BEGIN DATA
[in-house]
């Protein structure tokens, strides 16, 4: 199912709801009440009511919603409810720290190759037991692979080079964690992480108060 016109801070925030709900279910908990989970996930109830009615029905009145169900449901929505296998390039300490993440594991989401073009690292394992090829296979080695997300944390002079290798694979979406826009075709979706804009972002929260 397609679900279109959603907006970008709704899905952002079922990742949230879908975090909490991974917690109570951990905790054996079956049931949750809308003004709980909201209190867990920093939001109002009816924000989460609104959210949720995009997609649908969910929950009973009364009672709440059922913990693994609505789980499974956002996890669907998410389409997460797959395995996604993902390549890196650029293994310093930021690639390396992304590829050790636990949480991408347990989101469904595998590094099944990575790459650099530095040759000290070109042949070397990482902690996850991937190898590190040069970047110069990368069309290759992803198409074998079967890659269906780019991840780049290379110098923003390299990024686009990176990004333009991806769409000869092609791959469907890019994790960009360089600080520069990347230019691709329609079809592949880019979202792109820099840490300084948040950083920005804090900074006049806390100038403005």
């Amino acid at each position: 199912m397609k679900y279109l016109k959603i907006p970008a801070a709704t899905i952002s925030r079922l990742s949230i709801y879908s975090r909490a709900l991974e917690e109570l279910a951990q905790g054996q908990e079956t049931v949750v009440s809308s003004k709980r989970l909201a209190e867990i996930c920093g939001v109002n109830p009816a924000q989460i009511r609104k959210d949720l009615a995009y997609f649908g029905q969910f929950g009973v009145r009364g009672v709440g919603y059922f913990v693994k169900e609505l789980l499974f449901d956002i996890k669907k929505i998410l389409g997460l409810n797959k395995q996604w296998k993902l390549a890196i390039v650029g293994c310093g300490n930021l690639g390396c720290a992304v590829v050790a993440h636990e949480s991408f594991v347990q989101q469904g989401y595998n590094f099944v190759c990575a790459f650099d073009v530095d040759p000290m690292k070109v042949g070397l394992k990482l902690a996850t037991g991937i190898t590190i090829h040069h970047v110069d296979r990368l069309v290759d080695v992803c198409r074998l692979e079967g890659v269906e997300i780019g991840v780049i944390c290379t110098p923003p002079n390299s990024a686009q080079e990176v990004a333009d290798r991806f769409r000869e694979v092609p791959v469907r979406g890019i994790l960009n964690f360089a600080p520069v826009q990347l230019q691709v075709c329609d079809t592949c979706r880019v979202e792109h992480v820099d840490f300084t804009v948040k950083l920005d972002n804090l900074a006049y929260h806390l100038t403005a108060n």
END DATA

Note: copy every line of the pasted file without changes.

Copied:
[in-house]
């Protein structure tokens, strides 16, 4: 199912709801009440009511919603409810720290190759037991692979080079964690992480108060 016109801070925030709900279910908990989970996930109830009615029905009145169900449901929505296998390039300490993440594991989401073009690292394992090829296979080695997300944390002079290798694979979406826009075709979706804009972002929260 397609679900279109959603907006970008709704899905952002079922990742949230879908975090909490991974917690109570951990905790054996079956049931949750809308003004709980909201209190867990920093939001109002009816924000989460609104959210949720995009997609649908969910929950009973009364009672709440059922913990693994609505789980499974956002996890669907998410389409997460797959395995996604993902390549890196650029293994310093930021690639390396992304590829050790636990949480991408347990989101469904595998590094099944990575790459650099530095040759000290070109042949070397990482902690996850991937190898590190040069970047110069990368069309290759992803198409074998079967890659269906780019991840780049290379110098923003390299990024686009990176990004333009991806769409000869092609791959469907890019994790960009360089600080520069990347230019691709329609079809592949880019979202792109820099840490300084948040950083920005804090900074006049806390100038403005």
């Amino acid at each position: 199912m397609k679900y279109l016109k959603i907006p970008a801070a709704t899905i952002s925030r079922l990742s949230i709801y879908s975090r909490a709900l991974e917690e109570l279910a951990q905790g054996q908990e079956t049931v949750v009440s809308s003004k709980r989970l909201a209190e867990i996930c920093g939001v109002n109830p009816a924000q989460i009511r609104k959210d949720l009615a995009y997609f649908g029905q969910f929950g009973v009145r009364g009672v709440g919603y059922f913990v693994k169900e609505l789980l499974f449901d956002i996890k669907k929505i998410l389409g997460l409810n797959k395995q996604w296998k993902l390549a890196i390039v650029g293994c310093g300490n930021l690639g390396c720290a992304v590829v050790a993440h636990e949480s991408f594991v347990q989101q469904g989401y595998n590094f099944v190759c990575a790459f650099d073009v530095d040759p000290m690292k070109v042949g070397l394992k990482l902690a996850t037991g991937i190898t590190i090829h040069h970047v110069d296979r990368l069309v290759d080695v992803c198409r074998l692979e079967g890659v269906e997300i780019g991840v780049i944390c290379t110098p923003p002079n390299s990024a686009q080079e990176v990004a333009d290798r991806f769409r000869e694979v092609p791959v469907r979406g890019i994790l960009n964690f360089a600080p520069v826009q990347l230019q691709v075709c329609d079809t592949c979706r880019v979202e792109h992480v820099d840490f300084t804009v948040k950083l920005d972002n804090l900074a006049y929260h806390l100038t403005a108060n």